Administrators at Ashton Ranch Elementary School in Surprise, AZ for describing in his permanent file the actions of 5-year-old Eric Lopez as “sexual misconduct.” Young Eric seems to have been bullied by another student into dropping his pants on the playground. Assistant Superintendent Jim Dean, who tried to justify the stupidity of the school’s decision, doesn’t have the excuse of being five… although if he improves a little, he might someday get there intellectually.

University of Illinois Chancellor Phyllis Wise and the university’s trustees for withdrawing a job offer to Professor Steven Salaita after he’d long since quit his old job. Curmie described their actions as “cowardly, unethical, arrogant, boorish, anti-intellectual, and in direct contradiction to the appropriate exercise of their authority,” and stands by that analysis.

And now… the Nominees for the 4th Annual Curmie Award, again arranged in the order I wrote about them:

James Miller, President B. Kaye Miller, and their co-conspirators at Bergen Community College, who suspended and demanded a psychiatric evaluation of art professor Francis Schmidt for tweeting a photo of his seven-year-old daughter wearing a t-short reading “I will take what is mine with fire and blood” even after it was proven that the line is a well-known pop culture reference to the Game of Thrones. They did finally back off several months later, but it was too little, too late. In mitigation: if you’re both an idiot and completely unengaged in popular culture, that line might actually make you think about recent school shootings. In aggravation: the shirt is obviously inoffensive, the process was obviously flawed, and the school’s defense of their actions is the perfect balance of irrationality and pomposity.

A cadre of incompetents at Harley Avenue Primary School in Elwood, NY, who cancelled the school’s traditional kindergarten show because of concern with making their charges college-ready. In mitigation: I can think of none. In aggravation: these people have no comprehension of child development, of what goes into making a show, of real college-readiness, or indeed of anything other than their own hubris, from what I can tell.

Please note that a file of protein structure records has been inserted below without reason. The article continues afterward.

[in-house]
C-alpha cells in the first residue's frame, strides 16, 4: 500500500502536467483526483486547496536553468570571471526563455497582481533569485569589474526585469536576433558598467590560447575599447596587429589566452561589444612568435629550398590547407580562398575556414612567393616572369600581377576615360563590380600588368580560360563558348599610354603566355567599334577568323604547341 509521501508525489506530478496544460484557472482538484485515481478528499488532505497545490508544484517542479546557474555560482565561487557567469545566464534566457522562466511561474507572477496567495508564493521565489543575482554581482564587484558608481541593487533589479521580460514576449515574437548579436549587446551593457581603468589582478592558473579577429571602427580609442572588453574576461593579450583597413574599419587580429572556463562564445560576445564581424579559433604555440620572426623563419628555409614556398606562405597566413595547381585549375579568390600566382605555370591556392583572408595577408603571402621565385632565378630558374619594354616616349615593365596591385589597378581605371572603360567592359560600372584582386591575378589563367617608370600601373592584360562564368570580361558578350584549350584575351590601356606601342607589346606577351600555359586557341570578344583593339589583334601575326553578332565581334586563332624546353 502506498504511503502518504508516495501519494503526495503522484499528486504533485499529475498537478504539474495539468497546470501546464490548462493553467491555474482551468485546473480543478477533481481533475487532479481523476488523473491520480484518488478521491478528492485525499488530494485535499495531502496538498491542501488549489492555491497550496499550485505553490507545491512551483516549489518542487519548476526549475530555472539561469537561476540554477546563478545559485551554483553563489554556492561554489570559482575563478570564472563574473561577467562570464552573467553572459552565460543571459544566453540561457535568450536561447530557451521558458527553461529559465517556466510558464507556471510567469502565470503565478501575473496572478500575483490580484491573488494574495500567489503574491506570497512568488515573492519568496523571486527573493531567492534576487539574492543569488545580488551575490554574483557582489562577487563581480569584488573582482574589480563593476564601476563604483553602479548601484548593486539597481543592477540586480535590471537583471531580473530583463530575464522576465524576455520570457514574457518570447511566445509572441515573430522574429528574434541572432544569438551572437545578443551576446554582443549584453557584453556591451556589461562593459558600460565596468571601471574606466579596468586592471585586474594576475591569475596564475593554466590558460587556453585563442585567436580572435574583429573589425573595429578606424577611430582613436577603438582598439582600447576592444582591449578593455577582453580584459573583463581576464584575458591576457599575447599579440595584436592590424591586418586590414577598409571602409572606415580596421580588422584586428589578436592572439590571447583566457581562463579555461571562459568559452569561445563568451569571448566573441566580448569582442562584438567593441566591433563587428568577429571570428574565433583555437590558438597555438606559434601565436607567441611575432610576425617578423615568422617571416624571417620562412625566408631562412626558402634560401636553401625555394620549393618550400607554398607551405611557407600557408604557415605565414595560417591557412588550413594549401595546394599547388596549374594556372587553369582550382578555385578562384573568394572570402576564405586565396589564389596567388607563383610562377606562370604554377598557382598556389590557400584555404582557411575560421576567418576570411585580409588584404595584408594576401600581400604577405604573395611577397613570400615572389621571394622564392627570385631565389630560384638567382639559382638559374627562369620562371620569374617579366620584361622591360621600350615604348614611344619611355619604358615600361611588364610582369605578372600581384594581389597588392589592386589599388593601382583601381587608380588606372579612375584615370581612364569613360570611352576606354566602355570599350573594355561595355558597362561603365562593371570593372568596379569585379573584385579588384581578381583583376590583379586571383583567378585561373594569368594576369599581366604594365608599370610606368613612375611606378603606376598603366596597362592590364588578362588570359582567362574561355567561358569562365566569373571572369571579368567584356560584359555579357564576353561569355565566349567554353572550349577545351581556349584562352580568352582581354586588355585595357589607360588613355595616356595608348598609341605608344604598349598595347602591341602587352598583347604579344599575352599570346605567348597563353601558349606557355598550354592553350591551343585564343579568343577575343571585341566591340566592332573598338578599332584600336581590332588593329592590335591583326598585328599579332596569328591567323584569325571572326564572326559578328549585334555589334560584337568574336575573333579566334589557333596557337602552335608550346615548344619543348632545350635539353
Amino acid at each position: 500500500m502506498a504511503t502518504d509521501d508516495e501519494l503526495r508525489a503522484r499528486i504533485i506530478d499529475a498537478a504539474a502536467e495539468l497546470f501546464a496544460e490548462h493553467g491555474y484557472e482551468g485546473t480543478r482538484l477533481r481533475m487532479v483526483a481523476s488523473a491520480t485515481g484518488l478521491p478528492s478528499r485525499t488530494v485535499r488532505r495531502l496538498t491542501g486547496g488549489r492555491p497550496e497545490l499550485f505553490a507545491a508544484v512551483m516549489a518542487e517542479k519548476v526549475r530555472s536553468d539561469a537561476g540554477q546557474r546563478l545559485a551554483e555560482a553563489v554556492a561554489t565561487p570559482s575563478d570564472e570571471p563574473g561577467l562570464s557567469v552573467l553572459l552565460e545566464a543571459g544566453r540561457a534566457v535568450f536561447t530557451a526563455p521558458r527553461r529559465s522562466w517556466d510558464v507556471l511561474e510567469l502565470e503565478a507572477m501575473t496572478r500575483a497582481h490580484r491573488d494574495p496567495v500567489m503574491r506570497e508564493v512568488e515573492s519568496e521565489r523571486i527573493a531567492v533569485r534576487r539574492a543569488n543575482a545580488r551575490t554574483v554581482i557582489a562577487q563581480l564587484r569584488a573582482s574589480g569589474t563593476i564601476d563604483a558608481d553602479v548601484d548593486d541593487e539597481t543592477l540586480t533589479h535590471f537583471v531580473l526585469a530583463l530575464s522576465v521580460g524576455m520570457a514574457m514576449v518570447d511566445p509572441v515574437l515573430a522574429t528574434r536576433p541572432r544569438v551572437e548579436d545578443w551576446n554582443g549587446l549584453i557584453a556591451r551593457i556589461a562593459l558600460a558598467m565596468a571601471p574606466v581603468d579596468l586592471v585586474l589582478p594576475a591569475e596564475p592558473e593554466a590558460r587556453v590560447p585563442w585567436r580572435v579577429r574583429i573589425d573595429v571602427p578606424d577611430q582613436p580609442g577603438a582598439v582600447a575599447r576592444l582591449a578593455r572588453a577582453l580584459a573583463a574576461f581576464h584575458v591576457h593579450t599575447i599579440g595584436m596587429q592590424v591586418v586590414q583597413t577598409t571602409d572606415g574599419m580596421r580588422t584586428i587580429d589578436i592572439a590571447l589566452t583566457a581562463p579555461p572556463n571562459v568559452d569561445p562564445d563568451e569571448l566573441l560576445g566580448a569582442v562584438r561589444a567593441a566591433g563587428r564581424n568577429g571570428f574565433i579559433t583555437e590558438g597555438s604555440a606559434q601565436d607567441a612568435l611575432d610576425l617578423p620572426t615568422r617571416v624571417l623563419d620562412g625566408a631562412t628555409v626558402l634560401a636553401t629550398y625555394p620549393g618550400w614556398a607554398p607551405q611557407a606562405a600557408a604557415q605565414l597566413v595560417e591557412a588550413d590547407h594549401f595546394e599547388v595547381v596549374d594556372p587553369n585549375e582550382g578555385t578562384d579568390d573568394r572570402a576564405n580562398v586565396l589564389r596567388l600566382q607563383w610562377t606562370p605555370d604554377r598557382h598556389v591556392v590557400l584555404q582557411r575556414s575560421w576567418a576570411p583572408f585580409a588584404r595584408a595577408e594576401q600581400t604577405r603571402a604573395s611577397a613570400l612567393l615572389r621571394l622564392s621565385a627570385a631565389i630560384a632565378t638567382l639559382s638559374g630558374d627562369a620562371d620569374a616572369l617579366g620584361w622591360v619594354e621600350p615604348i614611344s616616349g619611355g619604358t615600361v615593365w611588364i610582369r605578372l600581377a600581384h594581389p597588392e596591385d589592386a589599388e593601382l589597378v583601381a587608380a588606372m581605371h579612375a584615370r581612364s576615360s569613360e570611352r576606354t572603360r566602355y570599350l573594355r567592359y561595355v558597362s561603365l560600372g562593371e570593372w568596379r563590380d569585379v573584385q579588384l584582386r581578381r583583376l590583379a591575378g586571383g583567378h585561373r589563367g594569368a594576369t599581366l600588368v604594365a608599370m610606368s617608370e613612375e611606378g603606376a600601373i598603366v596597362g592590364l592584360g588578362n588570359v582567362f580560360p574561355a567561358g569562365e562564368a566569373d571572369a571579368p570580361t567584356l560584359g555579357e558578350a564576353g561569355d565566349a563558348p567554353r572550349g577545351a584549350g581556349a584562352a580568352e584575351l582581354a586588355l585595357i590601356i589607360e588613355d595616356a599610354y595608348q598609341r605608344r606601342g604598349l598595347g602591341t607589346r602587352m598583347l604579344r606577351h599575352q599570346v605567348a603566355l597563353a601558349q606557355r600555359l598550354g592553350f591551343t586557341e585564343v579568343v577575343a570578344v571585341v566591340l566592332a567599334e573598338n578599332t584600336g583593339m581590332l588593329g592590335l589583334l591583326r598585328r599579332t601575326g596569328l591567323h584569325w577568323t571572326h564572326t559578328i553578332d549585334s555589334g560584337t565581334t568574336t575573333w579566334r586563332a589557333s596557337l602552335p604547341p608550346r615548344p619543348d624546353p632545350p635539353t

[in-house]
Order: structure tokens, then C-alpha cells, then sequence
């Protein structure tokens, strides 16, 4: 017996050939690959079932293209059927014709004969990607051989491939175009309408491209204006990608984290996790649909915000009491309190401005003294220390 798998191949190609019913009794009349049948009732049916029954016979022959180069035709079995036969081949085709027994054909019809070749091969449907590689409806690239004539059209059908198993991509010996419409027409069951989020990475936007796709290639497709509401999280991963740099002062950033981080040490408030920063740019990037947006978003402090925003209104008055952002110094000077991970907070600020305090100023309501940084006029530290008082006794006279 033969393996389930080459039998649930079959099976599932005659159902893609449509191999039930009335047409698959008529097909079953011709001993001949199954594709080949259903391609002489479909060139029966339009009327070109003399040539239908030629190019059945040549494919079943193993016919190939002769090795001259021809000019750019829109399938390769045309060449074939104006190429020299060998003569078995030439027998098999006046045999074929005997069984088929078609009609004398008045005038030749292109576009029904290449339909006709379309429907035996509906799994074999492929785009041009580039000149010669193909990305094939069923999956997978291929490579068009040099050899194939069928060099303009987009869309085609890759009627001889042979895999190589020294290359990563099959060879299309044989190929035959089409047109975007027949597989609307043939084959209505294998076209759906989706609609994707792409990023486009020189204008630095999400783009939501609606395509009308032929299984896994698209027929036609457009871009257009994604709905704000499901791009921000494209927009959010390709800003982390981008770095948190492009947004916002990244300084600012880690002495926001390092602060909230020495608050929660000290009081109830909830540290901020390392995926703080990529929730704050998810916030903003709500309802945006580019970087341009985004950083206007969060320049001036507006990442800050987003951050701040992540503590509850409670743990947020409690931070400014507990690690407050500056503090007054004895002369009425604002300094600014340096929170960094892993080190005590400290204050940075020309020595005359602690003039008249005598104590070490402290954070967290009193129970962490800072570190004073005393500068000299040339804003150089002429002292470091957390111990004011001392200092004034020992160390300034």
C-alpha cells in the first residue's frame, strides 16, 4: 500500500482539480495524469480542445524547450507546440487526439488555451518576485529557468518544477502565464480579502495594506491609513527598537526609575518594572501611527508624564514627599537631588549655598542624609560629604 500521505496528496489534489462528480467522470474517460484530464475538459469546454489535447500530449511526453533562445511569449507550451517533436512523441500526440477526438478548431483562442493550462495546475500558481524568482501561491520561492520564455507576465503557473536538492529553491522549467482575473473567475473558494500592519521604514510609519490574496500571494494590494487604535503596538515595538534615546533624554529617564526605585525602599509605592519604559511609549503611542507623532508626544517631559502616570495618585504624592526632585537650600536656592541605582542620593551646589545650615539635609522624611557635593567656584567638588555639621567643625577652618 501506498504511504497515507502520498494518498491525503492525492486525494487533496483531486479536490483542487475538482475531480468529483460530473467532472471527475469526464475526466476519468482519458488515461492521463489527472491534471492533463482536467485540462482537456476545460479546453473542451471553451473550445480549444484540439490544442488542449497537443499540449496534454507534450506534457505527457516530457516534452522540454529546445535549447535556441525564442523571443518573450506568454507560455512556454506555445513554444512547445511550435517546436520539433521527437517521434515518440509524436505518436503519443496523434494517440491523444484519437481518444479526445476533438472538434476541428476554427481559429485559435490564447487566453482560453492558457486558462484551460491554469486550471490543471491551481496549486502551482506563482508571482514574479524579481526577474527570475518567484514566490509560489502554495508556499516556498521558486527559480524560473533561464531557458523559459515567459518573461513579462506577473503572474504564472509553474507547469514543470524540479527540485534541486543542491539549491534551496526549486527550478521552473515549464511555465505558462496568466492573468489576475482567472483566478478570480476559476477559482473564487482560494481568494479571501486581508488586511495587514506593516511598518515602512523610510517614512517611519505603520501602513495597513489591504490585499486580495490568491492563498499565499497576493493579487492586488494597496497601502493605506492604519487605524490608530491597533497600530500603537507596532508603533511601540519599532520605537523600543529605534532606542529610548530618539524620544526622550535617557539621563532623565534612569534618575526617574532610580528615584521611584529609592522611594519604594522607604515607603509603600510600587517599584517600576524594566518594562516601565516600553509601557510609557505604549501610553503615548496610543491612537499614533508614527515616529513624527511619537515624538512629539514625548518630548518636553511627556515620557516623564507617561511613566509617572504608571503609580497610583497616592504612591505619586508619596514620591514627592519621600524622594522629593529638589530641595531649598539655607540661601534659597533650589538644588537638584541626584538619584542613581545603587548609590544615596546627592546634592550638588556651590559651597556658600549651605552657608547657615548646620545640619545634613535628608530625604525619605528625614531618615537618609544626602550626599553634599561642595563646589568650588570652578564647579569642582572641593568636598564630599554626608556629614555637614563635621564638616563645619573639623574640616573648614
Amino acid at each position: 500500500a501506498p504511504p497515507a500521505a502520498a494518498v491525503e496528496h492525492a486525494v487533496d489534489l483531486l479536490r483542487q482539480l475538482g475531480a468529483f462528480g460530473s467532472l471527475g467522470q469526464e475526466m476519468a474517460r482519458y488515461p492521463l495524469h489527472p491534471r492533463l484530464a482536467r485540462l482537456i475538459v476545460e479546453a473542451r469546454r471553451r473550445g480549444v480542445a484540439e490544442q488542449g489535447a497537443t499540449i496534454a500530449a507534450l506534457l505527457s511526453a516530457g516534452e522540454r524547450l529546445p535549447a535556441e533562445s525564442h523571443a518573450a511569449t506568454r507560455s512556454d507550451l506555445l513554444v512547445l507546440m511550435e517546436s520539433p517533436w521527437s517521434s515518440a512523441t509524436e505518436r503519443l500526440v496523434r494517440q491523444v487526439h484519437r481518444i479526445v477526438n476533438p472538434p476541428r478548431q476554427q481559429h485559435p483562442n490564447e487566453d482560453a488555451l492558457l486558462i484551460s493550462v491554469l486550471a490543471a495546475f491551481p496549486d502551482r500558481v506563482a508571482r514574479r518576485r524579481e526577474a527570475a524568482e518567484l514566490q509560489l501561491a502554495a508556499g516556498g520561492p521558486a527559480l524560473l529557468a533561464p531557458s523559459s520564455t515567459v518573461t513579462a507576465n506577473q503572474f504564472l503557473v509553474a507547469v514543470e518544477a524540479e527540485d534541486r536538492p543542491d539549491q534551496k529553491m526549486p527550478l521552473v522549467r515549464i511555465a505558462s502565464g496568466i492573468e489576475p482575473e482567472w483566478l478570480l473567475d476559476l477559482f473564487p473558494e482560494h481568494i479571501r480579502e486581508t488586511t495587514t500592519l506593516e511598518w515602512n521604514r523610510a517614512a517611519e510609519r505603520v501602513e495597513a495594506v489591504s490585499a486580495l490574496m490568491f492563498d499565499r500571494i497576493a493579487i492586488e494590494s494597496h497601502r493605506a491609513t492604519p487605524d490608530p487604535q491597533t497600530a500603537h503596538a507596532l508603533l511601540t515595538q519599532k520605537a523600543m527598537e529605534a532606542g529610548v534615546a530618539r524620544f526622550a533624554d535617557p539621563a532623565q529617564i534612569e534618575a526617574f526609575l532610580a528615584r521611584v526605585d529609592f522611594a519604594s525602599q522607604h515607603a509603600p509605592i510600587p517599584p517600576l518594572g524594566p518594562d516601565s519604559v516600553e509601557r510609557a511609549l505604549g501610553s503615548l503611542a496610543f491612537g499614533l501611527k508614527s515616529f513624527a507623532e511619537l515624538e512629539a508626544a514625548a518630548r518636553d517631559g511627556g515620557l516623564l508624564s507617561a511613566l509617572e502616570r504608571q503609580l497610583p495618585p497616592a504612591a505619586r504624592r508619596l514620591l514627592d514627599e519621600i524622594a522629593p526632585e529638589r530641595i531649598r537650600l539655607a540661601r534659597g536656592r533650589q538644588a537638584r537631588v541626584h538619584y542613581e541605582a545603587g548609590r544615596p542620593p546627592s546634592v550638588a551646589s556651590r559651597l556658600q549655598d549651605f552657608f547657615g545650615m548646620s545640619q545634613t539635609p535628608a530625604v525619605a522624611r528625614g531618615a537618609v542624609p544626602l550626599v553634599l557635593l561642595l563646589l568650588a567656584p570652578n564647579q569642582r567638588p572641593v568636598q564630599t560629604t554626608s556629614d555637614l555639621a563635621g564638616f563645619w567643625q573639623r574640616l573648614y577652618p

Secretary of Education Arne Duncan is likely the worst cabinet member of the 21st century, but he outdid even his own high standards of incompetence and arrogance with the proclamation that even students with disabilities will be expected to attain basic standards of reading and math: “We know that when students with disabilities are held to high expectations and have access to a robust curriculum, they excel.” Actually, no, Arne, we know no such thing, and if you think we do, maybe you should get off the hard stuff. In mitigation: I got nothing. In aggravation: Duncan’s plan has no upside, will cost pots of money, and ignores differences between students’ innate ability and preparation while pretending to privilege individuality.

Wasatch (UT) High School officials, for puritanically altering female students’ yearbook photos without as much as giving the girls the opportunity to fix their alleged transgressions. In mitigation: there was indeed a sign warning students of the need to obey the school’s dress code. In aggravation: the policy was enforced inconsistently and apparently whimsically. More significantly, the level of sexism involved is positively stunning: boys had their pictures taken with shirts gaping open, tattoos, copious amounts of visible boxer shorts… and a cutline “Studs doin’ what studs do best.” I couldn’t make this up.

There were plenty of cases of schools’ and universities’ over-reacting to the Ebola pseudo-crisis. We’re going to give the specific nomination to Cline Elementary in Friendswood, TX, not because their craven stupidity was any worse than that exhibited by several other schools, but because of the distance the teacher in question was from an actual outbreak while traveling in Africa relative to the distance to the nearest confirmed case to the district itself: roughly 11 to 1. In mitigation: there was lots of false information circulating, and parents (especially) were nervous. In aggravation: you’re supposed to be a school. Educate. When people are being paranoid idiots, it is your responsibility to keep your collective heads and do the right thing.